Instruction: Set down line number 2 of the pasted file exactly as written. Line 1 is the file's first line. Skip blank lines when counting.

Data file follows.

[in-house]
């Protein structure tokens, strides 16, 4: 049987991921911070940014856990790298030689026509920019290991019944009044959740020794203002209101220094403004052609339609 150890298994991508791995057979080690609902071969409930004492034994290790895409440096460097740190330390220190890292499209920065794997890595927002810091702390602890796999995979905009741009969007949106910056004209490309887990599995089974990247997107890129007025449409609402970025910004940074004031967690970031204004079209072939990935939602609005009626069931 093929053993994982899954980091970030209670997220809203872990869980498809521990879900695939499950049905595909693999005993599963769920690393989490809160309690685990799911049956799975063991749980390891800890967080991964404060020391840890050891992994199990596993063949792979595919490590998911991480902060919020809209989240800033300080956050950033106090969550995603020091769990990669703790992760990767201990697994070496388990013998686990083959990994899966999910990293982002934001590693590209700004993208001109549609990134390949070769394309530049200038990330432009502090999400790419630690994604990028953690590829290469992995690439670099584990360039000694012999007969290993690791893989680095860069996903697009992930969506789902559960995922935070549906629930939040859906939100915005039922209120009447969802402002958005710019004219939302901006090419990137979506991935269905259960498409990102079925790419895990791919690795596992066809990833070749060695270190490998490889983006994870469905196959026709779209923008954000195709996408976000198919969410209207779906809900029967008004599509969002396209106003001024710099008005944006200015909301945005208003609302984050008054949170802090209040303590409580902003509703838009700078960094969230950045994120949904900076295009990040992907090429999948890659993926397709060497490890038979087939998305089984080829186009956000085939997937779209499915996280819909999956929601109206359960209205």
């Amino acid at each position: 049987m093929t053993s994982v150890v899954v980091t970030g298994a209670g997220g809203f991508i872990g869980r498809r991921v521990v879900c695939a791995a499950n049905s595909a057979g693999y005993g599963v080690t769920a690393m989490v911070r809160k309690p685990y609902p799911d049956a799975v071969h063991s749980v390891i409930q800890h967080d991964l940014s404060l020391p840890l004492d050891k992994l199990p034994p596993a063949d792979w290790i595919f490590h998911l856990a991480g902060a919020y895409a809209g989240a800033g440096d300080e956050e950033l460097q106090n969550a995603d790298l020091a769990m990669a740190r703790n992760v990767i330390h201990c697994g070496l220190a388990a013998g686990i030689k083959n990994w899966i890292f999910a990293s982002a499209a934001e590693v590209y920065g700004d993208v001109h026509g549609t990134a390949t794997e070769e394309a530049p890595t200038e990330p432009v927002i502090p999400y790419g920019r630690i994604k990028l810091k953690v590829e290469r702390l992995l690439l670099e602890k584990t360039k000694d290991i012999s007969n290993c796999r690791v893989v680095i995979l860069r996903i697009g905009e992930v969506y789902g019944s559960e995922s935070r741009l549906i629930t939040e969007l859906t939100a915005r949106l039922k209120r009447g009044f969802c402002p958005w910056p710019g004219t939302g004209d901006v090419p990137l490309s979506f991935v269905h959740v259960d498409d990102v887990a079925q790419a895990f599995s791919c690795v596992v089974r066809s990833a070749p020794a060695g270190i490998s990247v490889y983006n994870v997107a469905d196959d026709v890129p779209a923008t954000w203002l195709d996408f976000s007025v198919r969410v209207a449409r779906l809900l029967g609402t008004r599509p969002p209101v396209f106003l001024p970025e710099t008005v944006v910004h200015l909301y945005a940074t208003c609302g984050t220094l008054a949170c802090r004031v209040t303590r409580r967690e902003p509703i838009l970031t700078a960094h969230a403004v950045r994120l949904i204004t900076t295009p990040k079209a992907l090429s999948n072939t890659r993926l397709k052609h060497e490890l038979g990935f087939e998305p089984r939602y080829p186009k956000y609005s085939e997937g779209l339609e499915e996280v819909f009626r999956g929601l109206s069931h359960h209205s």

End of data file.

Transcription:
């Protein structure tokens, strides 16, 4: 049987991921911070940014856990790298030689026509920019290991019944009044959740020794203002209101220094403004052609339609 150890298994991508791995057979080690609902071969409930004492034994290790895409440096460097740190330390220190890292499209920065794997890595927002810091702390602890796999995979905009741009969007949106910056004209490309887990599995089974990247997107890129007025449409609402970025910004940074004031967690970031204004079209072939990935939602609005009626069931 093929053993994982899954980091970030209670997220809203872990869980498809521990879900695939499950049905595909693999005993599963769920690393989490809160309690685990799911049956799975063991749980390891800890967080991964404060020391840890050891992994199990596993063949792979595919490590998911991480902060919020809209989240800033300080956050950033106090969550995603020091769990990669703790992760990767201990697994070496388990013998686990083959990994899966999910990293982002934001590693590209700004993208001109549609990134390949070769394309530049200038990330432009502090999400790419630690994604990028953690590829290469992995690439670099584990360039000694012999007969290993690791893989680095860069996903697009992930969506789902559960995922935070549906629930939040859906939100915005039922209120009447969802402002958005710019004219939302901006090419990137979506991935269905259960498409990102079925790419895990791919690795596992066809990833070749060695270190490998490889983006994870469905196959026709779209923008954000195709996408976000198919969410209207779906809900029967008004599509969002396209106003001024710099008005944006200015909301945005208003609302984050008054949170802090209040303590409580902003509703838009700078960094969230950045994120949904900076295009990040992907090429999948890659993926397709060497490890038979087939998305089984080829186009956000085939997937779209499915996280819909999956929601109206359960209205």